EDITORIAL: UofL’s journalism death penalty is a warning to Kentucky student pubs

Journalism cuts

Herald Editorial Board

The Issue: The University of Louisville is ending funding to its student newspaper. This should be seen as being part of a larger issue of concerns faced by student publications across Kentucky, including us at the College Heights Herald.

Our Stance: When an institution is forced to make cuts, an initial reaction is to sacrifice entities that are most critical of it. Although balancing the budget is crucial to the overall success of the institution, student publications, especially ones that generate their own revenue through advertisements, should be given the tools essential to success.

The University of Louisville was recently informed that, due to the university’s $48-million dollar budget shortfall, the school would cease funding its student newspaper, The Louisville Cardinal, which would take effect by the end of the 2018 spring semester.


Up to this point, The Louisville Cardinal received funding for advertising directly from the university. This differs from the Herald’s business model which is to have a separate advertising team comprised of students and an advisor who seek out advertising opportunities themselves.

Another stark contrast between WKU’s journalism program and U of L’s is that the journalism program at U of L is non-existent. Therefore, cutting funding to a student publication at that institution is essentially the same as eliminating an entire major.

The University of Louisville is not the only Kentucky public institution that has been negatively affected by budget cuts. Even the College Heights Herald, which is currently a finalist for a national Pacemaker award from the Associated Collegiate Press, will feel the strain of financial cutbacks due to our university’s current carry forward policy.

Under this policy, programs with leftover money have to use those funds to cover shortfalls in the university’s central budget. After the budget is balanced, the funds that remain are distributed back to each program proportionally to what they gave up.

Unfortunately for WKU, the current budget deficit sits between $11 million and $15 million. This ends up hurting revenue-dependent programs, such as the Herald, which generate money independently of the university through advertisements. For the record, the Herald is entirely funded through advertising revenue.

Not all programs in this institution are facing such drastic cuts. WKU recently spent up to $900,000 on third party agents who recruit international students to bolster enrollment. One company in particular, Edezell, operates with little to no oversight from the university.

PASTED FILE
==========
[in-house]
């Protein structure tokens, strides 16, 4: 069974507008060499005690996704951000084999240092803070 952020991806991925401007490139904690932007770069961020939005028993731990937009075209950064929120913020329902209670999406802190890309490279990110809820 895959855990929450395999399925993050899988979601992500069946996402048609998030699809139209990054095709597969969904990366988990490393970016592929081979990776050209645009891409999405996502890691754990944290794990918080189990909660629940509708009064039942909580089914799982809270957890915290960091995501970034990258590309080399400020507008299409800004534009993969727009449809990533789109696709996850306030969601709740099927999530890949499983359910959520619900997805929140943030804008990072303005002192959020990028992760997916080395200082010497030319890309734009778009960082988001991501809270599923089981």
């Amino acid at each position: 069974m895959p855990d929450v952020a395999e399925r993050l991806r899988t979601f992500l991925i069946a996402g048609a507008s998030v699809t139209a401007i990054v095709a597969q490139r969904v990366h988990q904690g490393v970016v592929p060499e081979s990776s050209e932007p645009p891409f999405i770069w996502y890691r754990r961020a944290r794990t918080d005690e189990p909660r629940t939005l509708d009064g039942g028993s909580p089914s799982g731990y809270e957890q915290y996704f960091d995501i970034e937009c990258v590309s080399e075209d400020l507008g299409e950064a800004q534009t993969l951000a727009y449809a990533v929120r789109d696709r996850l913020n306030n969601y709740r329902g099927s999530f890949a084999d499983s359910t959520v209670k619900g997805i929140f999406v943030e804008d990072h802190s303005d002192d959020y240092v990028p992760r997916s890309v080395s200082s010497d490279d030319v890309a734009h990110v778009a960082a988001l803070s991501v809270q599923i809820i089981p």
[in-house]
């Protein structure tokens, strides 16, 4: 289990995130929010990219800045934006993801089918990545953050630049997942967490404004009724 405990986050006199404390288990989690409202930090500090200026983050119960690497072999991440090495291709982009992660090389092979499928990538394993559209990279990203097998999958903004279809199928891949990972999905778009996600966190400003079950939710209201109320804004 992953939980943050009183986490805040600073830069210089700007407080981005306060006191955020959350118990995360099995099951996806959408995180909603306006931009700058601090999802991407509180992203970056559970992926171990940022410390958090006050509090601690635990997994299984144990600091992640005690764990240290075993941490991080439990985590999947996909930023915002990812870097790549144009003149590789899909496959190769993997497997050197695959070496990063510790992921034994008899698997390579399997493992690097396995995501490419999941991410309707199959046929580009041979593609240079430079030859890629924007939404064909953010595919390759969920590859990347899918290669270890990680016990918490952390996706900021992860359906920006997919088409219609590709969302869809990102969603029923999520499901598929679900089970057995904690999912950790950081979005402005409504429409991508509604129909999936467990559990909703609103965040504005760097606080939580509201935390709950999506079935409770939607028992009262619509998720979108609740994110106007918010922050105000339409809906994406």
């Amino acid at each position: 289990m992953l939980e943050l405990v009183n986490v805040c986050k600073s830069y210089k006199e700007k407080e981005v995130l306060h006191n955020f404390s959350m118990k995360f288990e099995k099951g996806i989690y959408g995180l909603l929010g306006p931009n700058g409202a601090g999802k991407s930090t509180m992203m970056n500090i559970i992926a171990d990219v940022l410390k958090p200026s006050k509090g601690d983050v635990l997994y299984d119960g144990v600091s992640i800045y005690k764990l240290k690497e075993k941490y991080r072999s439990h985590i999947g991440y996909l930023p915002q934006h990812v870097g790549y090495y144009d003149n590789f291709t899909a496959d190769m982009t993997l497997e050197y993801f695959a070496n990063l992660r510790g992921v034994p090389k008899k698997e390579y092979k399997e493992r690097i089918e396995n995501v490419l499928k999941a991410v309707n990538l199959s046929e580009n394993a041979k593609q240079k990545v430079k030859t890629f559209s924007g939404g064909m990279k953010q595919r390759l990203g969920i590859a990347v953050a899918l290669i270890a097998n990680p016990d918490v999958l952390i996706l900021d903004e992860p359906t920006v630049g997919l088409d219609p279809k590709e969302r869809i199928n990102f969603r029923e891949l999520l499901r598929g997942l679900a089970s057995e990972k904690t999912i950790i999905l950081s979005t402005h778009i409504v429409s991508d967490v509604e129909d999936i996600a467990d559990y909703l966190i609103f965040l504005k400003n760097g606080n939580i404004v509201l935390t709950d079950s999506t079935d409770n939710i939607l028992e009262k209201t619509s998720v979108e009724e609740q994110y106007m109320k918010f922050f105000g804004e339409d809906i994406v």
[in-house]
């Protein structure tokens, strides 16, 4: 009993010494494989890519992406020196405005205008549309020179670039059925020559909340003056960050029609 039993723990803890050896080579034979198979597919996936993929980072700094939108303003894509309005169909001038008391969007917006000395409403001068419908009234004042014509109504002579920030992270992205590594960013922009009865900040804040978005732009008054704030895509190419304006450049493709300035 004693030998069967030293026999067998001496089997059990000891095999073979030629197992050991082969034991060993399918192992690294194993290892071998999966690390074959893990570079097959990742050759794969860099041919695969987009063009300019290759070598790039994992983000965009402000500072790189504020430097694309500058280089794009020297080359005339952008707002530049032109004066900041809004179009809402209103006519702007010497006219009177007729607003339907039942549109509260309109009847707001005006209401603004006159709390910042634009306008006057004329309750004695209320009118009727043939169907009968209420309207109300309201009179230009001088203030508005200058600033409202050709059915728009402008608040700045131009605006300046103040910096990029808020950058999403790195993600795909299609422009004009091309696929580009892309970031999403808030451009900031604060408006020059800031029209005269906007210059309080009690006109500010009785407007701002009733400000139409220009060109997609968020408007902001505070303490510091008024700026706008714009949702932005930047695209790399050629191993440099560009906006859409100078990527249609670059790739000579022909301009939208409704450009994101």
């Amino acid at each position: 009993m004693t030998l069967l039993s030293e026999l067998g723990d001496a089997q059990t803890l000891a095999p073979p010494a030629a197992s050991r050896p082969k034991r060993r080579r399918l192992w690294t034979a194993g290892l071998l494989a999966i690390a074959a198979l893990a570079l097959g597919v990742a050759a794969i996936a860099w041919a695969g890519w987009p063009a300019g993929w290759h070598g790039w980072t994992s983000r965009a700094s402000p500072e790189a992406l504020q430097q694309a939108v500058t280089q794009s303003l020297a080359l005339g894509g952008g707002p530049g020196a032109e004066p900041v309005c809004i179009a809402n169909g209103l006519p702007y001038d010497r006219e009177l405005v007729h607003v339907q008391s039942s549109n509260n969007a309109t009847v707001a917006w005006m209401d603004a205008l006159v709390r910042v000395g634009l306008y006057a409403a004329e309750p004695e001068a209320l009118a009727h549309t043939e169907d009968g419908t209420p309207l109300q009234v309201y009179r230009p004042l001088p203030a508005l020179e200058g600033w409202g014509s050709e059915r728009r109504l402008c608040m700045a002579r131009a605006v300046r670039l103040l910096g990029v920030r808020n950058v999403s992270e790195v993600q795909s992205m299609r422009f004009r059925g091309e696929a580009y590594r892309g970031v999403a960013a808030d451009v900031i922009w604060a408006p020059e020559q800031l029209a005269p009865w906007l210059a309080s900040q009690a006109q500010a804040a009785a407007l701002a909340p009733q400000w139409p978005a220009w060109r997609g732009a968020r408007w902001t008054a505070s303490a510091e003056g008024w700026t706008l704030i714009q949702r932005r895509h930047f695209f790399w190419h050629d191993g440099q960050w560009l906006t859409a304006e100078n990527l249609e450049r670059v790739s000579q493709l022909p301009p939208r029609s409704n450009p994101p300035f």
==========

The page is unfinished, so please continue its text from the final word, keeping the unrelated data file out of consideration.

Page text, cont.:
The issue here is Edezell has not proven to be as effective in recruiting international students as it should be. According to Jim Cummings, WKU’s chief financial officer, only “ … a small percentage of international students come solely through agents.”

To be fair, Edezell only gets paid if they are successful in recruiting these students, as they take a share of the incoming student’s tuition money. However, since the university’s biggest marketing tool in recruiting these students is still “word-of-mouth,” there is tuition money being taken off the table that could be going to benefit WKU’s main operating budget.

Another area of the university that could more easily withstand budget cuts, rather than student publications, is administrative salary.

Gordon Emslie, previously the provost and vice president of Academic Affairs for WKU, recently returned to his duties as a professor of physics and astronomy. His salary, $231,468 as provost, was only reduced to $208,321 despite a complete change in position.

These are just a few of the areas that warrant some form of cost reduction for the university before an independently-run, revenue-generating student newspaper.

It is still unclear, given Governor Matt Bevin’s clear bias towards engineering majors, what the future will hold for student publication funding throughout Kentucky over the next few years.

An independent, student publication is essential to training the next generation of journalists that will go on to tell stories all across the world.

It should be given the tools necessary for success.

Correction: The Kentucky Kernel receives no general fund support (from tuition or state appropriation dollars) from the University of Kentucky, according to UK spokesman Jay Blanton. The Herald originally stated UK had cut funding from the Kernel, this was incorrect. The Herald regrets the error.